Nightwing’s Combat Police Violates One of The Oldest Comic Book Rules

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Warning: Contains spoilers for Nightwing #93!

Nightwing has just broken one of the oldest rules in comics when Dick Grayson fights a group of cops in the deeply corrupt city of Newhaven. Once an official part of comic censorship under the Office of the Comics Code, even DC and Marvel comics after the CCA era rarely show superheroes forcibly engaging in combat with law enforcement.

The Comics Code Office was established in 1954 after the success of psychiatrist Fredrik Wertham’s book Seduction of the Innocents raised concerns about the impact of comics on young people. Thus, the CCA was created along with a set of rules about what should not be shown in comics. Excessive violence was banned, as well as the words “horror” or “crime” and the depiction of all drugs. The Code of the American Comic Book Magazine Association also insisted that “police officers, judges, government officials and respected institutions should never be presented in such a way as to cause disrespect for established authority.” The CCA was gradually discarded as public opinion changed, but many of its decrees still shape the environment to this day.

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The current Nightwing series, written by Tom Taylor with illustrations by Bruno Redondo and Adriano Lucas, definitely doesn’t shy away from social issues. Dick Grayson used the wealth inherited from Alfred Pennyworth to create Haven, a shelter/community for people in need of help in the corrupt and criminal city of Newhaven. In issue 93, the police (who are in the custody of the criminal authority of the Blockbuster) are trying to sabotage his project by committing acts of vandalism in disguise in the area, and then cracking down on visitors in a “retaliatory manner”. When Nightwing goes to erase graffiti from the statue of Alfred, he is attacked by a group of policemen who immediately start shooting at him. Dick quickly disarms the officers, and the fight is depicted very jokingly: Nightwing throws a bucket over the policeman’s head and kicks him. Even when violence against police officers is comical in nature, it is rare to see violence against police officers treated in this way in mainstream comics (although it is common for criminals, who are confirmed to be officers).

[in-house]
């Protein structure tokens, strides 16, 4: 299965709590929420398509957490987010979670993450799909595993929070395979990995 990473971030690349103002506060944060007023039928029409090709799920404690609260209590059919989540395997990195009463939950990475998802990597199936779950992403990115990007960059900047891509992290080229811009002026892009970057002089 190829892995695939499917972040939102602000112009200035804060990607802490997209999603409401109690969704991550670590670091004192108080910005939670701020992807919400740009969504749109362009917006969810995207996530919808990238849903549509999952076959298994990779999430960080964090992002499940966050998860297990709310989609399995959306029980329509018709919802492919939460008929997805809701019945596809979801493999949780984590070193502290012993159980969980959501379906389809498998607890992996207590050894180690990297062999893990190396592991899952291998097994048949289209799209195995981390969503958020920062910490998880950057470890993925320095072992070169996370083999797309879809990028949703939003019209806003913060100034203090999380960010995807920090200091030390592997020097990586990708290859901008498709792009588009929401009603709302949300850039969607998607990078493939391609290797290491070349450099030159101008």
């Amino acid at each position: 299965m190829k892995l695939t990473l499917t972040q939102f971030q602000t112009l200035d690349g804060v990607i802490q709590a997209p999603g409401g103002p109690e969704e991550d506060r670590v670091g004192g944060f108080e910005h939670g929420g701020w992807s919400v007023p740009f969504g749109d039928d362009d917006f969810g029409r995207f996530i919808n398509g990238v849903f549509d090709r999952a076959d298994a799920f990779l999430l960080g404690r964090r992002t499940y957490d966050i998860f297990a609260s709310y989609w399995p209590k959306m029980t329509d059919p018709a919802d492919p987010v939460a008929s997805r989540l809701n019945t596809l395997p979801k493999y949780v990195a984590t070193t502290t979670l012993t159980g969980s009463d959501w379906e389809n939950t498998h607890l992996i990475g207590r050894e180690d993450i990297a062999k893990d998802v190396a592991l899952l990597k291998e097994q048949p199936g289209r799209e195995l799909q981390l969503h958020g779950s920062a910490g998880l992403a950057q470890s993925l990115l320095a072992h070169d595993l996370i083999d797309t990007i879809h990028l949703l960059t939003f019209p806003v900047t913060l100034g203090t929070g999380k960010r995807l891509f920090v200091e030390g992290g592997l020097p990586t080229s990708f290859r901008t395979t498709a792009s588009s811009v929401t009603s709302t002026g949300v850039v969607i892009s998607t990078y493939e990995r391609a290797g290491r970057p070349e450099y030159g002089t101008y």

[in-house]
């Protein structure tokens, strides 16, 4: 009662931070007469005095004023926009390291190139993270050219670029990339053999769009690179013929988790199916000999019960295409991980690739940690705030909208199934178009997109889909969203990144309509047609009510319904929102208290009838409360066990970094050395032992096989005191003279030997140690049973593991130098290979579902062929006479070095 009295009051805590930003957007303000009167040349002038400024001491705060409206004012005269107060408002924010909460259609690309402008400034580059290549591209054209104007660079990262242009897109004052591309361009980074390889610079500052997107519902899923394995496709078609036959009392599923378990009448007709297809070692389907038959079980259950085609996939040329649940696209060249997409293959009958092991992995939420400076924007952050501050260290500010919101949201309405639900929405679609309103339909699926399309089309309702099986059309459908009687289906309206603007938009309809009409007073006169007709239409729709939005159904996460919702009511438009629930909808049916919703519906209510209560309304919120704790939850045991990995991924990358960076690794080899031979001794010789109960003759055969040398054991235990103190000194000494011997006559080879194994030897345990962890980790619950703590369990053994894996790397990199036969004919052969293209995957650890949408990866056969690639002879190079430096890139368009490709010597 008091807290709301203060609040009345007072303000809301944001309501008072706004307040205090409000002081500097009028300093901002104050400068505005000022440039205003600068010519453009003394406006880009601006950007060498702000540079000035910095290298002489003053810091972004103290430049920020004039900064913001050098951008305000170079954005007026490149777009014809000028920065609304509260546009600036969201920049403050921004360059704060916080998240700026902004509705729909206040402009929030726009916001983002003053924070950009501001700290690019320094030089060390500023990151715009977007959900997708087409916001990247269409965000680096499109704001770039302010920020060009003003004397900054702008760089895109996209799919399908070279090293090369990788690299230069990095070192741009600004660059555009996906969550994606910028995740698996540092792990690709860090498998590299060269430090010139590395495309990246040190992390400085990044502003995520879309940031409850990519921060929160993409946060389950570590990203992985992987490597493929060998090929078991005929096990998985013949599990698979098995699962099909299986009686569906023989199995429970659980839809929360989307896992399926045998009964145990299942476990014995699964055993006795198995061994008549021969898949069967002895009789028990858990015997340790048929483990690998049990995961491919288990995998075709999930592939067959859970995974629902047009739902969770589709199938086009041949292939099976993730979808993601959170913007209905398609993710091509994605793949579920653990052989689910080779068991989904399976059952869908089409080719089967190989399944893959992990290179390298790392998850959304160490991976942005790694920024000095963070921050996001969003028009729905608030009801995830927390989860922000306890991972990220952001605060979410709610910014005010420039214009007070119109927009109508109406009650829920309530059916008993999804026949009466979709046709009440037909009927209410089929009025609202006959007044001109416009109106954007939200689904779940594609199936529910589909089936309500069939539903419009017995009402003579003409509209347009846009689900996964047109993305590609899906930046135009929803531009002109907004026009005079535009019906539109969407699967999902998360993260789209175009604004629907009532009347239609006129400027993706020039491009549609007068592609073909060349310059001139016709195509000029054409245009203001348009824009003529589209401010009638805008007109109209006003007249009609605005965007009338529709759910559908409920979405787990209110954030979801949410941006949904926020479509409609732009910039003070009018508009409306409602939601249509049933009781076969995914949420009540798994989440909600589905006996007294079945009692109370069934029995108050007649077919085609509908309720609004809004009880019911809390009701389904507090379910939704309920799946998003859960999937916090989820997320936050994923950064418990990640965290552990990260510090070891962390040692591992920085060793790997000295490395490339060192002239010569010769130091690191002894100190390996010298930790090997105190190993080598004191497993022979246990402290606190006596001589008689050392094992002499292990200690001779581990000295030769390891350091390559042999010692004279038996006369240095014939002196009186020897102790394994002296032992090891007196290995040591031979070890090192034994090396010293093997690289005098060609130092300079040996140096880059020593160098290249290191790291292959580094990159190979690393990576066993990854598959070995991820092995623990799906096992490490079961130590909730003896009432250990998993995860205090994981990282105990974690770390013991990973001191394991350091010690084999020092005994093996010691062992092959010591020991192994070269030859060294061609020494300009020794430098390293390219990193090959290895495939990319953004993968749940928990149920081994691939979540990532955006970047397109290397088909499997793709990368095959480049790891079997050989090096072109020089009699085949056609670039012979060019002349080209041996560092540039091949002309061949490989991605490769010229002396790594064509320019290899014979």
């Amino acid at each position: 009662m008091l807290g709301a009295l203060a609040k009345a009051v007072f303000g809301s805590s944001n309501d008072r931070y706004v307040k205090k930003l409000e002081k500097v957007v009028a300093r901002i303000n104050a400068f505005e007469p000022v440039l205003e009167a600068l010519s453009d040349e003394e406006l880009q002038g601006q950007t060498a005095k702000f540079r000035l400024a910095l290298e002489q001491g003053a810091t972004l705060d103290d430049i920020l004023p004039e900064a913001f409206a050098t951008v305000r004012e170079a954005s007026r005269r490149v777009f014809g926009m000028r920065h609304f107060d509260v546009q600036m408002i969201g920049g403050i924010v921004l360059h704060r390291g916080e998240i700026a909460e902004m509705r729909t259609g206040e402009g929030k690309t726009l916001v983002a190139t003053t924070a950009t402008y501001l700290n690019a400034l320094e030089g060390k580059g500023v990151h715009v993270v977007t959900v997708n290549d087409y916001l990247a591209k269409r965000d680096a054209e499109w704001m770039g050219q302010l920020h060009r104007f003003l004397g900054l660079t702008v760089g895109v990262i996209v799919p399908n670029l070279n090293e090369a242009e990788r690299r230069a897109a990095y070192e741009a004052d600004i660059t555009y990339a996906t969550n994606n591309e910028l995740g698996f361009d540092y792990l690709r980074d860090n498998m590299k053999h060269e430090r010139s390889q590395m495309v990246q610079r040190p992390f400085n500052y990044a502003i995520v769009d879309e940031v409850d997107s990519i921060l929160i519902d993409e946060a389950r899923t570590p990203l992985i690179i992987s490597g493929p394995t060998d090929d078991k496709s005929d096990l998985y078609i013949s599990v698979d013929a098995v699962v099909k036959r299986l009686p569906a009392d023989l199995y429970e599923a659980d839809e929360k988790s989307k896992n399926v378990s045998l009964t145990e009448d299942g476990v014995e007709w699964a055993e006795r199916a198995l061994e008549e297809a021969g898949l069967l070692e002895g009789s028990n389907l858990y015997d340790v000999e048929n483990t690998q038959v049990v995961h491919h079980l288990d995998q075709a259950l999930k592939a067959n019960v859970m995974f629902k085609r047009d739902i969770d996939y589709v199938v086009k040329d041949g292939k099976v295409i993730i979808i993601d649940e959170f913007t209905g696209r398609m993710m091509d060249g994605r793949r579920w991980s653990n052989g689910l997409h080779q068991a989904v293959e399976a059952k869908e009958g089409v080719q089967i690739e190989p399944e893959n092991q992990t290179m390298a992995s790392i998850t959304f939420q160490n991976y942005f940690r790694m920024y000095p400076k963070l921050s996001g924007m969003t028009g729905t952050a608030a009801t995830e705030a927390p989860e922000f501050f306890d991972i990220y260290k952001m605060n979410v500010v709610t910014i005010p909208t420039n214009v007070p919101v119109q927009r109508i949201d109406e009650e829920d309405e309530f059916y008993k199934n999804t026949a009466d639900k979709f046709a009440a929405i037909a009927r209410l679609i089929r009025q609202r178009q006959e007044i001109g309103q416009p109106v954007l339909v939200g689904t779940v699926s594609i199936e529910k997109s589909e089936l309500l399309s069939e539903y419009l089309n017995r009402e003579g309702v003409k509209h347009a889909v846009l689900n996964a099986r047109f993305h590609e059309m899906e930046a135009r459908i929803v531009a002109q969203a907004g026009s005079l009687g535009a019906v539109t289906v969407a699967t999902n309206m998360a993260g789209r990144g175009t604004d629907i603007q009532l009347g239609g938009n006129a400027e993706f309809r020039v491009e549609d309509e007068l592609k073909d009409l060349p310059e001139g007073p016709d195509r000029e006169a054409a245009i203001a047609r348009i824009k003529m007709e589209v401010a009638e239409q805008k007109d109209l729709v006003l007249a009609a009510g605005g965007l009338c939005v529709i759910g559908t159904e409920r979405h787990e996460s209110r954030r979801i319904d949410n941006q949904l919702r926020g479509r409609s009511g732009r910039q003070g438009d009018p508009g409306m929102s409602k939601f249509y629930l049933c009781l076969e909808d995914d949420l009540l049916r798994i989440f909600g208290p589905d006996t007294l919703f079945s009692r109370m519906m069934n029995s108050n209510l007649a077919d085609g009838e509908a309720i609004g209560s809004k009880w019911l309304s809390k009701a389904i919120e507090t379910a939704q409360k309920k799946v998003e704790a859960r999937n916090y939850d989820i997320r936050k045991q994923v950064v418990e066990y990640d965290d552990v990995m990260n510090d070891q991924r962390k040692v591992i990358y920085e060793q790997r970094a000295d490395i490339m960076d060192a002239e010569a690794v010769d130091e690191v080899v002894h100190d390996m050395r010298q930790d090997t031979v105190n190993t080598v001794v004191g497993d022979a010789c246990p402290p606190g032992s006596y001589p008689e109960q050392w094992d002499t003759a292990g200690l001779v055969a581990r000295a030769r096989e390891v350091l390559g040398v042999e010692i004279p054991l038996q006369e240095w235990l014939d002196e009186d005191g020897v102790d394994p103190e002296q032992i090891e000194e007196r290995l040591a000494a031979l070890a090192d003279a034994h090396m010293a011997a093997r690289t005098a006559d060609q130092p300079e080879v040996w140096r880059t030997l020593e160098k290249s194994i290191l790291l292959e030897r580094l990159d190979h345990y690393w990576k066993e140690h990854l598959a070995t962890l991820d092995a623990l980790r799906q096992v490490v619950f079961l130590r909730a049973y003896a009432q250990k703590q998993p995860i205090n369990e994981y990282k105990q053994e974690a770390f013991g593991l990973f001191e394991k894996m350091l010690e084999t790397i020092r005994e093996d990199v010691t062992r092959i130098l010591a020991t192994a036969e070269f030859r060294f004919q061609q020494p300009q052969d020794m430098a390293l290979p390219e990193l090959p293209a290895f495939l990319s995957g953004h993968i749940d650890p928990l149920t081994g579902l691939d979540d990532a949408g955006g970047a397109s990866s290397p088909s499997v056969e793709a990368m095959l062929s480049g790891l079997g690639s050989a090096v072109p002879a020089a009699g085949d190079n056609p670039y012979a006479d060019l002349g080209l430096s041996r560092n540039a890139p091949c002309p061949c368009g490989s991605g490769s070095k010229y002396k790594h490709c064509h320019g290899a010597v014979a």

The Nightwing creative team was not afraid to solve modern problems of the real world, so it’s hard not to see in this scene an ongoing discourse about the role of modern law enforcement agencies. This fight is presented as if Nightwing were fighting traditional street criminals, with a comedic bucket element making it clear that the goal here is to ridicule corrupt institutions, not provoke violence against them. This is only possible because the hero of the story is Nightwing, who has always shown a more acrobatic, less violent approach to his crime—fighting activities than, for example, Batman. Despite the fact that it has been repeatedly stressed that the police are clearly corrupt, adding an extra layer of context to a superhero beating up police officers, nevertheless, this would be prohibited under the CCA.

The creators were severely restricted by the Office of the Comic Book Code, which determined the stories that could be told in a comic environment. Intentionally or not, this scene in Nightwing #93 is a celebration that these restrictions no longer apply, and also sheds fresh light on the unwritten rules that the mainstream comics continue to follow in most cases. By portraying corrupt police like any other violent criminal, Nightwing breaks one of the oldest rules in comics and conveys a powerful message against the abuse of power, whether on the streets or on the pages of comics.